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Depression and Grief February 19, 2008

University Hospital Nurse Practitioner Says Explains the Differences Between Depression and Grief

AUGUSTA, Ga. – Feb. 12, 2008 – There are distinct differences between depression and grief that sufferers and family members should be on the lookout for, according to University Hospital Nurse Practitioner Victoria Burt. Ms. Burt, an ongoing guest on the NBC Augusta Healthy U segment, recently addressed this viewer’s question.

“There is a difference between grief and depression, and in some cases the difference is overlooked and thought to be just grief, thereby prolonging the person’s suffering,” Ms. Burt said. “Some common characteristics of depression are sadness, low energy and problems concentrating.”

The key differences, however, are that the grieving person stays connected to others, occasionally experiences pleasure and continues to function, while the depressed person isolates themselves from others and generally does not experience even brief periods of pleasure.

“They describe the feeling as if they’ve fallen into a black hole,” Ms. Burt said. Ms. Burt said a person can move from grief to depression easily after experiencing multiple losses, like the death of a parent and a child.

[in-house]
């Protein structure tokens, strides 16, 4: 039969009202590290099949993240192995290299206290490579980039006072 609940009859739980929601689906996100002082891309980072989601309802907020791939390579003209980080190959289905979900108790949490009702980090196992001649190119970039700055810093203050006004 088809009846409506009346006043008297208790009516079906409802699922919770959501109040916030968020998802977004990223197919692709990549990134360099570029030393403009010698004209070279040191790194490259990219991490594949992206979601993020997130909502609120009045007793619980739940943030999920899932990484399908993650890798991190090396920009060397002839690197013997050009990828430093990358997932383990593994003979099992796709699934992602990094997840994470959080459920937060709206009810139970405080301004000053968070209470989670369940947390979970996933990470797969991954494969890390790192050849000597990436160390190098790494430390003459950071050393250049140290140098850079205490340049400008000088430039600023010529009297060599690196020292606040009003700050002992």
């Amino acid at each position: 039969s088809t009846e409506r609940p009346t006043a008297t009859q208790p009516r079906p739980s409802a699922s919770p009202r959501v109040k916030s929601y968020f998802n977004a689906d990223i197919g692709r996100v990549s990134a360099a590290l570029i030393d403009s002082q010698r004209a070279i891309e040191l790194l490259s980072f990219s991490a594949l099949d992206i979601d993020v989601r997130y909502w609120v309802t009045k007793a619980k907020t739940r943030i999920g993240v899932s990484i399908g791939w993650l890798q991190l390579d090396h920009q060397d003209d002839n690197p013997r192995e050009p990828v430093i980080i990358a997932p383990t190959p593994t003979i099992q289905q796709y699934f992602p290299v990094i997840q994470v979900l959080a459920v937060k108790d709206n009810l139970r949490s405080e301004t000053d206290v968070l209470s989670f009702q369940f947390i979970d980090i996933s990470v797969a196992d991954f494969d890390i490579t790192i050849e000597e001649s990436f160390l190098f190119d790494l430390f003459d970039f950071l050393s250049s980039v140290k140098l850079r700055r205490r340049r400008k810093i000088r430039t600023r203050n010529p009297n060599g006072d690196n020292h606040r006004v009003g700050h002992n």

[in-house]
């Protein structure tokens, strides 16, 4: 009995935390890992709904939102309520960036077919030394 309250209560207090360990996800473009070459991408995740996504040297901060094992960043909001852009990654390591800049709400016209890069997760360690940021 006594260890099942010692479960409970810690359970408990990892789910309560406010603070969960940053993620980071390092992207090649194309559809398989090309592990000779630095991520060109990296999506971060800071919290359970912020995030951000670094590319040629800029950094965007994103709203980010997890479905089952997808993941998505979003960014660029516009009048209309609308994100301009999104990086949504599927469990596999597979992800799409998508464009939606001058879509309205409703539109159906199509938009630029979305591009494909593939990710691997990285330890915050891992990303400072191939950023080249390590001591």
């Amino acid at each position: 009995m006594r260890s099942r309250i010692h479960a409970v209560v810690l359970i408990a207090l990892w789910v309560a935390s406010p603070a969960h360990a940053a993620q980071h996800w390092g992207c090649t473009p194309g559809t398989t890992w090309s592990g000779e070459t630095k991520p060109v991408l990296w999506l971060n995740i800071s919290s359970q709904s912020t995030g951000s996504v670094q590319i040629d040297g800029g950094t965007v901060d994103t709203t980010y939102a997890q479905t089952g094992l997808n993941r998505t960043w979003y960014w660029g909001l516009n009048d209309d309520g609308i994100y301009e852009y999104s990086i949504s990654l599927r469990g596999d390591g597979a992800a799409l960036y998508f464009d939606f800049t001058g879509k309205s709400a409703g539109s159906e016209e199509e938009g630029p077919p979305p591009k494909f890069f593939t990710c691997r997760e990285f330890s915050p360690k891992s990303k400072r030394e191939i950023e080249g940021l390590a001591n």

A person experiencing others stressors like a natural disaster, job loss or divorce, or someone with a history of abuse, is also more susceptible to depression.

Chronic grief is grief that is intense and lasts longer than six months, Ms. Burt said. One in10 people will experience chronic grief.

“There is major distress from the loss with intense yearning for the person,” she explained. “The mind is constantly occupied with thoughts and images of the person. There is significant distress at any reminder of the person.”

Ms. Burt said that normal grief typically decreases over time and generally does not require professional treatment. Family and friends need to be supportive immediately after the loss as well as weeks later.

“As for depression and chronic grief, they are treatable conditions,” Ms. Burt said. “If you seek medical treatment for fatigue or problems sleeping, be sure to tell your health care provider of the loss so that proper treatment can be prescribed. In some cases an antidepressant is prescribed or the person may be referred for counseling.”

For more information, call University Hospital’s ASK-A-NURSE where registered nurses can answer your questions 24 hours a day. The number is 706/737-8423.


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